- November 24, 2011
- Posted by: Paul Foster
- Categories: Business mentality, Business vision, Grow a Business
There’s an old Greek saying that says, ‘The fish rots from the head down’.
The actions and attitudes of the business owner (the head of the fish) impacts every part of the business operations.
Small business owners are typically strong on the technical aspects of their business but rarely received any formal training on business skills. Often I discover, ‘they don’t know what they don’t know’. They don’t know why it’s so hard to find good people and keep them or they don’t know why employees aren’t as motivated as they should be. They often aim at nothing and hit it with surprising accuracy. There may have been a time when the business was a lot better but they don’t know what changed.
The bad news is the solution is generally found at the top, the business owner – the head of the fish! Perhaps the leader lacks a vision for the business or perhaps the leader has a vision but isn’t sharing it with key employees. Perhaps the leader needs help strengthening his leadership skills or perhaps the leader is sending out “vibes” that are different from his communicated words.
A problem known is a problem half solved
Just having clarity of vision (where the company will be at a certain time in the future, what it will be and how others will see it) will improve the probability of achieving the vision and better leadership follows directly.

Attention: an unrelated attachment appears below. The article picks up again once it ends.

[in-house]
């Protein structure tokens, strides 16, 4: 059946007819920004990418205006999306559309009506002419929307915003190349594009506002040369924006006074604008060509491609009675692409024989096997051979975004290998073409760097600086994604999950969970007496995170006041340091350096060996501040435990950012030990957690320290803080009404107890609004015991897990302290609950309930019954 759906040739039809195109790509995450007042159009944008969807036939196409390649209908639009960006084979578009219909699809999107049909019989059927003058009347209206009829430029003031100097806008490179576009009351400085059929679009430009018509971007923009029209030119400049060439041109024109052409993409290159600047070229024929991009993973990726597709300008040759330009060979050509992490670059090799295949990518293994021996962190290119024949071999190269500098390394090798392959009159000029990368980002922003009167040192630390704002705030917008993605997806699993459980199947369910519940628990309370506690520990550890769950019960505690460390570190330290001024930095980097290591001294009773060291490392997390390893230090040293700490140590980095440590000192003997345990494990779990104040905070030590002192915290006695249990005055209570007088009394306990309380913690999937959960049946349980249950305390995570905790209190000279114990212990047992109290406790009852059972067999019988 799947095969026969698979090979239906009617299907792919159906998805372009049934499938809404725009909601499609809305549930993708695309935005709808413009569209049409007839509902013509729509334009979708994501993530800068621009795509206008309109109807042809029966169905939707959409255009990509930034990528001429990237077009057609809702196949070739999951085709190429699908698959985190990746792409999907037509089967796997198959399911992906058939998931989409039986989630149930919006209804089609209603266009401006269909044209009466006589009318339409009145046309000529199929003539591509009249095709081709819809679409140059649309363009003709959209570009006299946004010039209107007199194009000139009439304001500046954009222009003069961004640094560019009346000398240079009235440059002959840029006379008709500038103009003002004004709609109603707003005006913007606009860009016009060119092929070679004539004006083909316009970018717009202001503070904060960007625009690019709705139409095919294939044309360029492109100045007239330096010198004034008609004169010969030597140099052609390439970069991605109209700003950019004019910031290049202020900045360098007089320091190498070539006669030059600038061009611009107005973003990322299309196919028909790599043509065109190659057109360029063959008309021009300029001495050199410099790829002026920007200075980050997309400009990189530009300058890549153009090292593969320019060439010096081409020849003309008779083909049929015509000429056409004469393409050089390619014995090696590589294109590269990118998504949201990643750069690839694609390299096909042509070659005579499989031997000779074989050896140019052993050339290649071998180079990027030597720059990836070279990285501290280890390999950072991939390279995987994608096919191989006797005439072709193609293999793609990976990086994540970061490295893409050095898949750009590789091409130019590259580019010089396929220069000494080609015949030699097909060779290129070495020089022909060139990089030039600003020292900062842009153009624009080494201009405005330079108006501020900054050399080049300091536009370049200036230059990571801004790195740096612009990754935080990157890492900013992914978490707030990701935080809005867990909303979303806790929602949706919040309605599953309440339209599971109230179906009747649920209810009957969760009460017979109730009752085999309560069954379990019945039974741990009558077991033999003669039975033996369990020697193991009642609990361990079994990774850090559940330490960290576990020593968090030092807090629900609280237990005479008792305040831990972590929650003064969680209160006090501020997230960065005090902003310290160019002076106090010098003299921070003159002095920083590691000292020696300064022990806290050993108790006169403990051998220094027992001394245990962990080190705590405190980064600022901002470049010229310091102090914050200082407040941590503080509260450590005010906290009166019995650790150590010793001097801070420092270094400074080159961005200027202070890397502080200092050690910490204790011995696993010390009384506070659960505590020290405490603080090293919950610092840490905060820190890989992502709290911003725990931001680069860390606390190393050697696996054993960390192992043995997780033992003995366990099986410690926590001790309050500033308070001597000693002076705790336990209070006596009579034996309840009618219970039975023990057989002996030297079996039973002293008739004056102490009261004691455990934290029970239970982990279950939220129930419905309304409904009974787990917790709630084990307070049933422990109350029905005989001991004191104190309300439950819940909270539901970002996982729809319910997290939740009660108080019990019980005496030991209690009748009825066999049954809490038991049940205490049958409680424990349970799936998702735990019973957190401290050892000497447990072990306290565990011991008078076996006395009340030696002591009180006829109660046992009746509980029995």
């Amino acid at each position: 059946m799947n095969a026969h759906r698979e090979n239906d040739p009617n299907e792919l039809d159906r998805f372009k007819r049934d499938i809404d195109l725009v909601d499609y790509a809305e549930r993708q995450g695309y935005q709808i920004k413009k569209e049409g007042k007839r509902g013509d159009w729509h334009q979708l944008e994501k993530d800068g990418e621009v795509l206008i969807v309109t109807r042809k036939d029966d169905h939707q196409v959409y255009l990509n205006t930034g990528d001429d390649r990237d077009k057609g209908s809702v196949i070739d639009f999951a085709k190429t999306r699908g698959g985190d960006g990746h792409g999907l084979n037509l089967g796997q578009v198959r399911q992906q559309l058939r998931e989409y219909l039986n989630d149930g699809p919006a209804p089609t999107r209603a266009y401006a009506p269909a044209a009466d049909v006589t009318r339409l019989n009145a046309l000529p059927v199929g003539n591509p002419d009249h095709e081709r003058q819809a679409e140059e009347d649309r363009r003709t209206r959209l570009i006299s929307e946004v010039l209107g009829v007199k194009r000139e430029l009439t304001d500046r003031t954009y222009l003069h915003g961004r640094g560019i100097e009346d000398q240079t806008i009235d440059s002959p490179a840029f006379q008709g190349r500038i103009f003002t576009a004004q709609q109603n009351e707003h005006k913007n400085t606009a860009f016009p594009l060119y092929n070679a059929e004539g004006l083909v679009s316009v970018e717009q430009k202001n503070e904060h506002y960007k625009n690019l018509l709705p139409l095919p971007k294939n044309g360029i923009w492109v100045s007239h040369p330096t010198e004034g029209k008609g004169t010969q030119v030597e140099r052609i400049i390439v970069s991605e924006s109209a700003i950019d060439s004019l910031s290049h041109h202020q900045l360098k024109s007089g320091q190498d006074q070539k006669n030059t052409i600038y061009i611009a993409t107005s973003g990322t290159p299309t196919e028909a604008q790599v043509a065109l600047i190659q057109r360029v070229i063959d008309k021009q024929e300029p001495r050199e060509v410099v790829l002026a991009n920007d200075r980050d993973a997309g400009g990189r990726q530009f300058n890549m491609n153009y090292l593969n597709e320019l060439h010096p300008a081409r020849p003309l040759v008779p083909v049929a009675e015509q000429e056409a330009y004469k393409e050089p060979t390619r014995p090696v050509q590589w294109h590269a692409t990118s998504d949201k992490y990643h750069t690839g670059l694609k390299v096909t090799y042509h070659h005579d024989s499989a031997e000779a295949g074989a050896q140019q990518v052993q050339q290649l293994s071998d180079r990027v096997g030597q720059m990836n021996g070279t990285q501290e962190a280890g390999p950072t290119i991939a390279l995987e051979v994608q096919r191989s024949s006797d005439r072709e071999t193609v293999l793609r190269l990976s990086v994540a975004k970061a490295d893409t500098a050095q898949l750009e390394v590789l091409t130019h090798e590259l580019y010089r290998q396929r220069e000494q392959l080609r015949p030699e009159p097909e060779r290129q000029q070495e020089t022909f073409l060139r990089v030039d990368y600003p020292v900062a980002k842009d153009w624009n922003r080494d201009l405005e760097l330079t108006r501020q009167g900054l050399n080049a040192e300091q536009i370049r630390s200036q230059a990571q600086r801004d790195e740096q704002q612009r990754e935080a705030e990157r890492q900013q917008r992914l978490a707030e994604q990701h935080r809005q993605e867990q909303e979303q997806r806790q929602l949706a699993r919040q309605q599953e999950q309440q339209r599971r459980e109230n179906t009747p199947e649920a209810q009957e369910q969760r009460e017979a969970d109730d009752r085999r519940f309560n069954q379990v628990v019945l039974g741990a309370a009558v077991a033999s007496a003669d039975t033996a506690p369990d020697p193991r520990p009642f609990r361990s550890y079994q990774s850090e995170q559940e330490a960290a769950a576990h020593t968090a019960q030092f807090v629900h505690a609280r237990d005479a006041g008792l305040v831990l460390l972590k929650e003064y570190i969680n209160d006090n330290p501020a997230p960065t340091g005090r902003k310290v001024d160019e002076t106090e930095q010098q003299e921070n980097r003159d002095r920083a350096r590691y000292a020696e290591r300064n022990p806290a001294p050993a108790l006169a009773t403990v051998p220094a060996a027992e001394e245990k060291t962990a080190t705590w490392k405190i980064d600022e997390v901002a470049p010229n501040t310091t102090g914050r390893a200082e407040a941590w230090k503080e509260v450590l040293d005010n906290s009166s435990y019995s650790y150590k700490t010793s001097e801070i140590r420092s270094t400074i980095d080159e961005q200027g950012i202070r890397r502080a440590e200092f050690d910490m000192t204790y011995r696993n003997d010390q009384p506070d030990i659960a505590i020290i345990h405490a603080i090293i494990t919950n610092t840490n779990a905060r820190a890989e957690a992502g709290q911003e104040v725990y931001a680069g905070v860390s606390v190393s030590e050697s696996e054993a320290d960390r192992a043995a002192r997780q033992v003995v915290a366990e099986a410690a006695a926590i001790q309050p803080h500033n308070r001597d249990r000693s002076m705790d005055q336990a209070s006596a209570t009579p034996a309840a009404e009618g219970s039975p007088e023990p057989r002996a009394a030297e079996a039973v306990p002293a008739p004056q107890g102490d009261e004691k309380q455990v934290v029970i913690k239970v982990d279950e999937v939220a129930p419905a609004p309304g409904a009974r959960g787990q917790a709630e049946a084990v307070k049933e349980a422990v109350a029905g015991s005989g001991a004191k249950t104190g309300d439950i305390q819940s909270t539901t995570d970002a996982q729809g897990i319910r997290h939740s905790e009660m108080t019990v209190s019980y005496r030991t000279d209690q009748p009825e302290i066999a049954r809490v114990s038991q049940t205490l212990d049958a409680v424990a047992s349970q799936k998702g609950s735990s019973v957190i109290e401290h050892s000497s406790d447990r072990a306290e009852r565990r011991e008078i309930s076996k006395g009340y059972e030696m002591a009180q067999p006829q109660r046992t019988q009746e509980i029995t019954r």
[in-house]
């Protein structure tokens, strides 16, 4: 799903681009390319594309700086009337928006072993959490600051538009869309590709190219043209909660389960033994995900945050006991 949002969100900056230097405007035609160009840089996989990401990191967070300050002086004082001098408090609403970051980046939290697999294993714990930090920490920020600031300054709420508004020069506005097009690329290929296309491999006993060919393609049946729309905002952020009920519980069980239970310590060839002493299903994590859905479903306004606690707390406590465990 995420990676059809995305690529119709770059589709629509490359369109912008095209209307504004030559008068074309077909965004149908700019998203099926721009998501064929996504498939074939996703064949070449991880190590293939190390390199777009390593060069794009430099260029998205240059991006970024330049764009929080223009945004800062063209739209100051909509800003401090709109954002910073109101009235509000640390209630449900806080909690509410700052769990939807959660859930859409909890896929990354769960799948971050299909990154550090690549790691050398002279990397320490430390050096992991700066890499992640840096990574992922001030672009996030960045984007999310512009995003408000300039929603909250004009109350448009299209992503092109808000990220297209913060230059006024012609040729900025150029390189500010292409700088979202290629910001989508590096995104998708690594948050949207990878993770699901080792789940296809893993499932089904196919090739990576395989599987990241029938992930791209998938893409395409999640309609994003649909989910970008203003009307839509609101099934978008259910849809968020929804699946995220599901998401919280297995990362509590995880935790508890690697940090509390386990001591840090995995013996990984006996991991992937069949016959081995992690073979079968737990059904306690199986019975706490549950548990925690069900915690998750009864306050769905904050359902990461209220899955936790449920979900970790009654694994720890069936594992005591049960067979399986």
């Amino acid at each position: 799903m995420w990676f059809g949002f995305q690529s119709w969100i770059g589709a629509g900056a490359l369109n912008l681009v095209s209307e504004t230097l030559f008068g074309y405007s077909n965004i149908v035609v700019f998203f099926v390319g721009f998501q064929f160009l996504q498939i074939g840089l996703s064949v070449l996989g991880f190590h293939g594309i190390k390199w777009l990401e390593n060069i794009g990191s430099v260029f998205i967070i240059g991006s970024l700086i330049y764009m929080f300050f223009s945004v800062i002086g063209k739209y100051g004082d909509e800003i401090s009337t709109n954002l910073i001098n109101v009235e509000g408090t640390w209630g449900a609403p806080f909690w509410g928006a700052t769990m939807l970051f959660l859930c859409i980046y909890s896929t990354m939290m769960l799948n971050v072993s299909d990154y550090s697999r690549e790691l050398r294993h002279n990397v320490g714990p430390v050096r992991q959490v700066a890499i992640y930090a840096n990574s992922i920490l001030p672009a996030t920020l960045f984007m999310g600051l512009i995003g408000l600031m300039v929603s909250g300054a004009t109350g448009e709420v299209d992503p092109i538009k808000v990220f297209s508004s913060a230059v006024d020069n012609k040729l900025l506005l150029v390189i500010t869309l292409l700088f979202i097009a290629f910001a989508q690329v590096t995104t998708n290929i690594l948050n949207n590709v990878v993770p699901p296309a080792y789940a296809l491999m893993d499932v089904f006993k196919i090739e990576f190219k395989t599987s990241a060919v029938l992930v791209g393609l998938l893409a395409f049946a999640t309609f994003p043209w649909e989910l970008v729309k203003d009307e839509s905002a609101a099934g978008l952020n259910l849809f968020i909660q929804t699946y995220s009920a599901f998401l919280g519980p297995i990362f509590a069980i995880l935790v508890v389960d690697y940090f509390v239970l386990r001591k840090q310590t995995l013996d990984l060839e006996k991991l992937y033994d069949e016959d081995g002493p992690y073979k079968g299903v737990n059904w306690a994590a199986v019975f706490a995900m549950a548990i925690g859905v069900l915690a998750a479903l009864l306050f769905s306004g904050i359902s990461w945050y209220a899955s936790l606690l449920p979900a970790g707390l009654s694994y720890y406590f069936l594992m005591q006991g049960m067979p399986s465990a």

When you think of all the challenges in your business, how many relate to employee communication issues? How many issues result from the misalignment of multiple owners?
Take ownership of the problems
When we say, ‘the fish rots from the head down’ we’re really saying the business owner owns the problems. As the owner, you may think the employees are unproductive. Most likely you hired them, inherited them or gave them a job because they are family or friend, instead of assessing the benefit they would bring to your business.
You may have customers that pay too slowly or consume too many of your resources – but this may be a result of poor or non-existent customer selection criteria.
Maybe the business is so reliant on you that you can’t take a vacation. This may be because you haven’t taken the time to develop good systems and procedures or train employees to do things your way.
Time for clarity
As humbling as it may be if the above discussion hits a nerve, it is time to get some clarity. It’s time for the ‘head of the fish’, the leader to clarify what the vision for the business is.
What is your vision for your business? Is it clear and well communicated? Is it written down?